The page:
These days, we may get people wanting to connect with us. However, a profile with little or no information is uninspiring or downright suspicious.
I get quite a few people wanting to connect with me on LinkedIn or other social networks. I appreciate a good connection, and better yet, a new friend. There is nothing like chatting with someone deep and intelligent over sociological, philosophical, or even faith issues over a cup of coffee and cookies in a cool afternoon.
However, the trouble is that some individuals who attempt to connect with me have an air of anonymity in their online profiles, and on deeper investigation, yield no further online information about them. What perturbs me for some others is that there are even some strange connections with these individuals which makes me uneasy to connect with them, wondering if they are either cloned profiles of real professionals, or have connections I would rather not care for.
Personal branding is increasingly important these days, either for recruitment purposes, or for reputation management of senior executives. A recruiter may first discern the online profiles of a candidate before shortlisting. A more comprehensive online profile, whether on LinkedIn or other social networks or even corporate websites, coupled with published content in various online properties, will go further to establish the reputation and social reach of a candidate or an executive. And this trend will escalate.
If a recruiter goes online, and is confronted with anonymity or little information about a candidate, given an ever increasing pool of candidates out there, will have no incentive to care further, and such a candidate’s chances at landing a job will be dim. Unless of course, the rather anonymous profile of such an individual is a faked profile, or something more sinister in today’s world of social engineering hacks and other online threats. In any case, such profiles lend no credibility nor build trust.
It does take effort, and sometimes tremendous effort, to build up a complete online profile for reputation building and personal branding. In pre-Internet years, all it took us to apply for jobs was to type our work experience and credentials on a word processor, and send these printed résumés to companies with job openings.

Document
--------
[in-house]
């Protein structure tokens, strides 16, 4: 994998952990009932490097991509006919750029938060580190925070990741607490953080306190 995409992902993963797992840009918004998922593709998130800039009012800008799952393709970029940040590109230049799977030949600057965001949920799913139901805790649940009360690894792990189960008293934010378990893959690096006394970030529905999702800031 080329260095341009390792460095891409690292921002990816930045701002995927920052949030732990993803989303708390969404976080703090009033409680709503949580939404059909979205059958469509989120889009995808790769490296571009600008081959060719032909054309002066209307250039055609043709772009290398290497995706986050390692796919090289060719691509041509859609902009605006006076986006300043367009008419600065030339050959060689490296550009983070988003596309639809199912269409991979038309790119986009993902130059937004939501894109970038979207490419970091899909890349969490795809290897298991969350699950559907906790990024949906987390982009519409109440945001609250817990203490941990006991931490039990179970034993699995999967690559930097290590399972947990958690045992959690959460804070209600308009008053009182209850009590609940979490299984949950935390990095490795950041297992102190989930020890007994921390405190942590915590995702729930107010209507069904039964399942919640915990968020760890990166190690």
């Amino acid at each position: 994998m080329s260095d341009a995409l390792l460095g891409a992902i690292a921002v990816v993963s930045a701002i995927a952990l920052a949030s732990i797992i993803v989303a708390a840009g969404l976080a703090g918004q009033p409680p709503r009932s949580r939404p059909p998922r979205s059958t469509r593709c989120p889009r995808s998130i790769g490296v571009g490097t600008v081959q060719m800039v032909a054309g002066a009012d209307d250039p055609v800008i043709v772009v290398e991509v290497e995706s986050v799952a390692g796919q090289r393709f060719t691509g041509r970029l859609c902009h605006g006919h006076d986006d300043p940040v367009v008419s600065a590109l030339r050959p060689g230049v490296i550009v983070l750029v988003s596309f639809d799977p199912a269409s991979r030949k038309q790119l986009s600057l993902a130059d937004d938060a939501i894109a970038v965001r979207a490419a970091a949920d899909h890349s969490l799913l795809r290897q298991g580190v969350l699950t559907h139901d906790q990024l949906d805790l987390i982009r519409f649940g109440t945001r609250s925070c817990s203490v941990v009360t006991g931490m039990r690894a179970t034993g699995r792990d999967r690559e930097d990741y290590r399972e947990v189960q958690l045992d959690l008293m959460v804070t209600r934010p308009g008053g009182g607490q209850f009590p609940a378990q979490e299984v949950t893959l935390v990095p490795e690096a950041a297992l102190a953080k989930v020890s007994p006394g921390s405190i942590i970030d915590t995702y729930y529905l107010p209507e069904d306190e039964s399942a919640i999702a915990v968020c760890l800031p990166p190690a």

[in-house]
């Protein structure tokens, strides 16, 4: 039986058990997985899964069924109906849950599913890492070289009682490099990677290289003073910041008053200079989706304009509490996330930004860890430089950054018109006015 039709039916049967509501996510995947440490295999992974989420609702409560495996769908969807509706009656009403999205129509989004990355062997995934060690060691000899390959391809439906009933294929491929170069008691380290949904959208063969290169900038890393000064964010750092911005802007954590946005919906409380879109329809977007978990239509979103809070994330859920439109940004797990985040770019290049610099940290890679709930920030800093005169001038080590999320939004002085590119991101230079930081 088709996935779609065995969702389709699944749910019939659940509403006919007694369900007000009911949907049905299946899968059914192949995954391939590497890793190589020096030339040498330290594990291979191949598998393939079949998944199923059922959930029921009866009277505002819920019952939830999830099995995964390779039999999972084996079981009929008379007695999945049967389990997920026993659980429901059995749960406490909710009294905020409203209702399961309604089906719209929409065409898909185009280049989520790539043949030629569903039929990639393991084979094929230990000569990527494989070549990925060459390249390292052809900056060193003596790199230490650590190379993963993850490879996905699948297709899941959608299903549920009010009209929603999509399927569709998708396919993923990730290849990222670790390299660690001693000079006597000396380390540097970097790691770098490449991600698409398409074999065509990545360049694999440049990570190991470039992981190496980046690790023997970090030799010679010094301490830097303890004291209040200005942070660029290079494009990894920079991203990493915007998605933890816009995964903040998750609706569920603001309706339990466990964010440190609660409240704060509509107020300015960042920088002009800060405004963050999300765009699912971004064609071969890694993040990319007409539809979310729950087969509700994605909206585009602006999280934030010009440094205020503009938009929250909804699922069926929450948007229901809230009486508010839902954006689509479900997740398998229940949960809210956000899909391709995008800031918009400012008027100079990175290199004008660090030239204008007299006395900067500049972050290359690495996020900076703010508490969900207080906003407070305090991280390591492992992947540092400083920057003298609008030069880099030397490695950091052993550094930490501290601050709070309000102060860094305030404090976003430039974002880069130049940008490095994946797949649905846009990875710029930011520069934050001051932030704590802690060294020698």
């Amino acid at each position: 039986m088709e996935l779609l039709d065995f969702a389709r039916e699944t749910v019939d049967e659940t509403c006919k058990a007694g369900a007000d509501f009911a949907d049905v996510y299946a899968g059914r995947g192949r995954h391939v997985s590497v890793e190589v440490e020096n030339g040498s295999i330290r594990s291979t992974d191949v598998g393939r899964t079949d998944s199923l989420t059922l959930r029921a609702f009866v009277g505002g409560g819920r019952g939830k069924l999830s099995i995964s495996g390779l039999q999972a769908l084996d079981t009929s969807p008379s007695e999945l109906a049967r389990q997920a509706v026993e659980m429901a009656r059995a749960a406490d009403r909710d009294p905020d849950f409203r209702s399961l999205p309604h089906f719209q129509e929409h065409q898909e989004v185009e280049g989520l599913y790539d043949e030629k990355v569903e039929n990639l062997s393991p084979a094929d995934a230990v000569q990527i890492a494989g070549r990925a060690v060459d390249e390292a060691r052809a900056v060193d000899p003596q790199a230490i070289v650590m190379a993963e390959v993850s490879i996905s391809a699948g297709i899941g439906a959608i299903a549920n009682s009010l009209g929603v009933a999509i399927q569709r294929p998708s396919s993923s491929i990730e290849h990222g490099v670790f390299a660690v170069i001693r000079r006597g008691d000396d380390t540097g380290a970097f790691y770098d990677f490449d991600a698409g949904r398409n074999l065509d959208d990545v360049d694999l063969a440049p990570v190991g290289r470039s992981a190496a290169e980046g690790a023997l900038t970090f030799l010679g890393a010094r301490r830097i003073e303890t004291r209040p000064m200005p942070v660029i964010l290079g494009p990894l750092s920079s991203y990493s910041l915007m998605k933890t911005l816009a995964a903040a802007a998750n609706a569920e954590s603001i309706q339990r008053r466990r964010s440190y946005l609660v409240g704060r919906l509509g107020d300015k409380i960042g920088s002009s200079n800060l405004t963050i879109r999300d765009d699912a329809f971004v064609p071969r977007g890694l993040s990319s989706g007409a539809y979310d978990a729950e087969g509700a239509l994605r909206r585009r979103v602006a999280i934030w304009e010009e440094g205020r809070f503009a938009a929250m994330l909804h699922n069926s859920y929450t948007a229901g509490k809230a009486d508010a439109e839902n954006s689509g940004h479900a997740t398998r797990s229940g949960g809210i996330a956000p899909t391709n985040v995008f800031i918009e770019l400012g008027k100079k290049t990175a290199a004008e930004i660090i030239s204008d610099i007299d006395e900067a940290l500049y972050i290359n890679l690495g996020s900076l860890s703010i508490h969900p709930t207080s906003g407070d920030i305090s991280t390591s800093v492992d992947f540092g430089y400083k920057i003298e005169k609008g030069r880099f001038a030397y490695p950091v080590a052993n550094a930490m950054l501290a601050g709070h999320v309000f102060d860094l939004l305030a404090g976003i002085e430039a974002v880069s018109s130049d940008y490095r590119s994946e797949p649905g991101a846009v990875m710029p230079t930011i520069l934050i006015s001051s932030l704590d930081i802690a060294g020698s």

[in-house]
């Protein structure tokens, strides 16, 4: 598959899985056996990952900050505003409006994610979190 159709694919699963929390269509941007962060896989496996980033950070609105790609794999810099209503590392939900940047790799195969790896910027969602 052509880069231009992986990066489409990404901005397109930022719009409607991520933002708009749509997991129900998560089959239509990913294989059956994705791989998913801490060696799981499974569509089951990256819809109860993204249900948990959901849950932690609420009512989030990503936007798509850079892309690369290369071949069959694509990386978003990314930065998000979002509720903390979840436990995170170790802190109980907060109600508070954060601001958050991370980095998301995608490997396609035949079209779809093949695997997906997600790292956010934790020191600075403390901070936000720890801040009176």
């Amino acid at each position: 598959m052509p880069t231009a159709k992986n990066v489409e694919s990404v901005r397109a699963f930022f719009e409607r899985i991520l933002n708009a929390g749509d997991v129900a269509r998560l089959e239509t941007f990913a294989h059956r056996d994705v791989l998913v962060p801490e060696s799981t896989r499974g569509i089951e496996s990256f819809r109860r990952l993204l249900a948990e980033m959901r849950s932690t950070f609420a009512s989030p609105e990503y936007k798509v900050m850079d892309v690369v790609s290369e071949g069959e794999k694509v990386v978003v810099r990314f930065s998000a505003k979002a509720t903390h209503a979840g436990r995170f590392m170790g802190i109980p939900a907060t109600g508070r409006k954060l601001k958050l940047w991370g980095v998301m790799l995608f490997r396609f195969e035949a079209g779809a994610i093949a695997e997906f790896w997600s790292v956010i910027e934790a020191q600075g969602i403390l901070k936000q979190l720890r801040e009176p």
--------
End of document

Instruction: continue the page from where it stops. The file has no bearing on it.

Today, if you are looking at developing a good quality LinkedIn personal profile, you need to transpose your work experience and credentials very clearly down in individual columns, and go further to detail your professional interests, certifications, awards, published works, as well as multimedia content such as PDFs, still images, slides, and even video. Video is the fastest growing social network medium against textual information, and so it would make sense to publish more information you author in a video-friendly presentation.
And if you are publishing your own blog or even video blog (vlog), then maintaining content consistently with good quality transcripts for video, will also be important for recruiters and other stakeholders to find your content, and in turn, evaluate you for jobs or for contractual work. The more you develop, the more you author, the more you reach out in many ways, the more your online presence will organically and slowly increase, to your benefit.
The world is moving faster, and it demands even more from us. There is no reward for complacency, and there is no prize for anonymity if you intend to reach out to people.
Dr Seamus Phan is the Head of Content and CTO at McGallen & Bolden. He is an expert in branding, marketing, communication, leadership training, crisis management, and entrepreneurship. This article may appear concurrently on his blog. Connect on LinkedIn. ©1984-2018 Seamus Phan et al. All rights reserved.